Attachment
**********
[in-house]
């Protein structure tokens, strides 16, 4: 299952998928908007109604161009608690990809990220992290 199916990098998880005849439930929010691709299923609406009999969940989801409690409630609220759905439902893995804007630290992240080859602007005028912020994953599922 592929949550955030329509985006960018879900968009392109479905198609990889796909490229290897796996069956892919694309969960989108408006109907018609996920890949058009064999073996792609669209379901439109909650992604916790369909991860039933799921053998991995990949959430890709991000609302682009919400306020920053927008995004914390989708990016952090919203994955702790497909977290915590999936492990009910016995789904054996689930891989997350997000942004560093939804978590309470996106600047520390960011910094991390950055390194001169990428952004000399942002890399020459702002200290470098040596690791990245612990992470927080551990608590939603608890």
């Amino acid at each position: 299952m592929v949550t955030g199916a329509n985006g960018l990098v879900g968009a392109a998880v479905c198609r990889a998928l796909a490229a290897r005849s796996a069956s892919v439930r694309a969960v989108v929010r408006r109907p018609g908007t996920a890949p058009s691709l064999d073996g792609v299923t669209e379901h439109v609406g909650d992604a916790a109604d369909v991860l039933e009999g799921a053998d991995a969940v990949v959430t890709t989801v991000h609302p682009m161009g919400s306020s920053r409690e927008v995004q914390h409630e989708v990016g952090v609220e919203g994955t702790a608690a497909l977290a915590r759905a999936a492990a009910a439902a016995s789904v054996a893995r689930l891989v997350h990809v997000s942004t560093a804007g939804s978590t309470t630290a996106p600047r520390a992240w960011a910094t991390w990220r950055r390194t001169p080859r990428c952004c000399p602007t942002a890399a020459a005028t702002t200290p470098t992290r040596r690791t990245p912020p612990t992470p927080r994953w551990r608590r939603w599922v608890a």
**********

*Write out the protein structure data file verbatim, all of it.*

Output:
[in-house]
């Protein structure tokens, strides 16, 4: 299952998928908007109604161009608690990809990220992290 199916990098998880005849439930929010691709299923609406009999969940989801409690409630609220759905439902893995804007630290992240080859602007005028912020994953599922 592929949550955030329509985006960018879900968009392109479905198609990889796909490229290897796996069956892919694309969960989108408006109907018609996920890949058009064999073996792609669209379901439109909650992604916790369909991860039933799921053998991995990949959430890709991000609302682009919400306020920053927008995004914390989708990016952090919203994955702790497909977290915590999936492990009910016995789904054996689930891989997350997000942004560093939804978590309470996106600047520390960011910094991390950055390194001169990428952004000399942002890399020459702002200290470098040596690791990245612990992470927080551990608590939603608890």
């Amino acid at each position: 299952m592929v949550t955030g199916a329509n985006g960018l990098v879900g968009a392109a998880v479905c198609r990889a998928l796909a490229a290897r005849s796996a069956s892919v439930r694309a969960v989108v929010r408006r109907p018609g908007t996920a890949p058009s691709l064999d073996g792609v299923t669209e379901h439109v609406g909650d992604a916790a109604d369909v991860l039933e009999g799921a053998d991995a969940v990949v959430t890709t989801v991000h609302p682009m161009g919400s306020s920053r409690e927008v995004q914390h409630e989708v990016g952090v609220e919203g994955t702790a608690a497909l977290a915590r759905a999936a492990a009910a439902a016995s789904v054996a893995r689930l891989v997350h990809v997000s942004t560093a804007g939804s978590t309470t630290a996106p600047r520390a992240w960011a910094t991390w990220r950055r390194t001169p080859r990428c952004c000399p602007t942002a890399a020459a005028t702002t200290p470098t992290r040596r690791t990245p912020p612990t992470p927080r994953w551990r608590r939603w599922v608890a």